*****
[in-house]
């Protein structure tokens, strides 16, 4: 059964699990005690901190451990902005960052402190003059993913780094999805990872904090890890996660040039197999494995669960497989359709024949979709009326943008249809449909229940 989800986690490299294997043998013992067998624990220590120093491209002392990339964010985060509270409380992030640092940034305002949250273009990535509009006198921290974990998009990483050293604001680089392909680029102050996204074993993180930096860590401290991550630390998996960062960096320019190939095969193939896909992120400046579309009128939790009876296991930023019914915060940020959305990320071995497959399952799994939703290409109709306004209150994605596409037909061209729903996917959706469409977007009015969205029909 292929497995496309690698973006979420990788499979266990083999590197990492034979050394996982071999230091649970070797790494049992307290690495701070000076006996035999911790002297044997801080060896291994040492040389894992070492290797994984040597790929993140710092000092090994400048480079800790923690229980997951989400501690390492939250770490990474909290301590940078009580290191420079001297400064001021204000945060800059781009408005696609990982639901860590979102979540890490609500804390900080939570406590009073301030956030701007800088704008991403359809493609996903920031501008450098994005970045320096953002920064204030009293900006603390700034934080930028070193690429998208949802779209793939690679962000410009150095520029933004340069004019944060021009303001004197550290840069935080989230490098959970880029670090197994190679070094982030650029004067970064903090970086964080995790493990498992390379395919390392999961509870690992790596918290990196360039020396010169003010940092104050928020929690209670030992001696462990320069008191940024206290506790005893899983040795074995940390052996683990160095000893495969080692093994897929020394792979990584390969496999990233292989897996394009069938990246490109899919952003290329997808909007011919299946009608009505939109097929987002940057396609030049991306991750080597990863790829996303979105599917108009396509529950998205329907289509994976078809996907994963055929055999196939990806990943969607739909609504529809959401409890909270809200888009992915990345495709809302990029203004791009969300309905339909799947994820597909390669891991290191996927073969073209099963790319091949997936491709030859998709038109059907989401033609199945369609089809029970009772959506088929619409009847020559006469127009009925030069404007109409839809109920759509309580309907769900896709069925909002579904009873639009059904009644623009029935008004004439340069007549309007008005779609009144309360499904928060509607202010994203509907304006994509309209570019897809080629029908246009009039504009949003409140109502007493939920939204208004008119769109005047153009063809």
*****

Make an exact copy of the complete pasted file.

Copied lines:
[in-house]
């Protein structure tokens, strides 16, 4: 059964699990005690901190451990902005960052402190003059993913780094999805990872904090890890996660040039197999494995669960497989359709024949979709009326943008249809449909229940 989800986690490299294997043998013992067998624990220590120093491209002392990339964010985060509270409380992030640092940034305002949250273009990535509009006198921290974990998009990483050293604001680089392909680029102050996204074993993180930096860590401290991550630390998996960062960096320019190939095969193939896909992120400046579309009128939790009876296991930023019914915060940020959305990320071995497959399952799994939703290409109709306004209150994605596409037909061209729903996917959706469409977007009015969205029909 292929497995496309690698973006979420990788499979266990083999590197990492034979050394996982071999230091649970070797790494049992307290690495701070000076006996035999911790002297044997801080060896291994040492040389894992070492290797994984040597790929993140710092000092090994400048480079800790923690229980997951989400501690390492939250770490990474909290301590940078009580290191420079001297400064001021204000945060800059781009408005696609990982639901860590979102979540890490609500804390900080939570406590009073301030956030701007800088704008991403359809493609996903920031501008450098994005970045320096953002920064204030009293900006603390700034934080930028070193690429998208949802779209793939690679962000410009150095520029933004340069004019944060021009303001004197550290840069935080989230490098959970880029670090197994190679070094982030650029004067970064903090970086964080995790493990498992390379395919390392999961509870690992790596918290990196360039020396010169003010940092104050928020929690209670030992001696462990320069008191940024206290506790005893899983040795074995940390052996683990160095000893495969080692093994897929020394792979990584390969496999990233292989897996394009069938990246490109899919952003290329997808909007011919299946009608009505939109097929987002940057396609030049991306991750080597990863790829996303979105599917108009396509529950998205329907289509994976078809996907994963055929055999196939990806990943969607739909609504529809959401409890909270809200888009992915990345495709809302990029203004791009969300309905339909799947994820597909390669891991290191996927073969073209099963790319091949997936491709030859998709038109059907989401033609199945369609089809029970009772959506088929619409009847020559006469127009009925030069404007109409839809109920759509309580309907769900896709069925909002579904009873639009059904009644623009029935008004004439340069007549309007008005779609009144309360499904928060509607202010994203509907304006994509309209570019897809080629029908246009009039504009949003409140109502007493939920939204208004008119769109005047153009063809």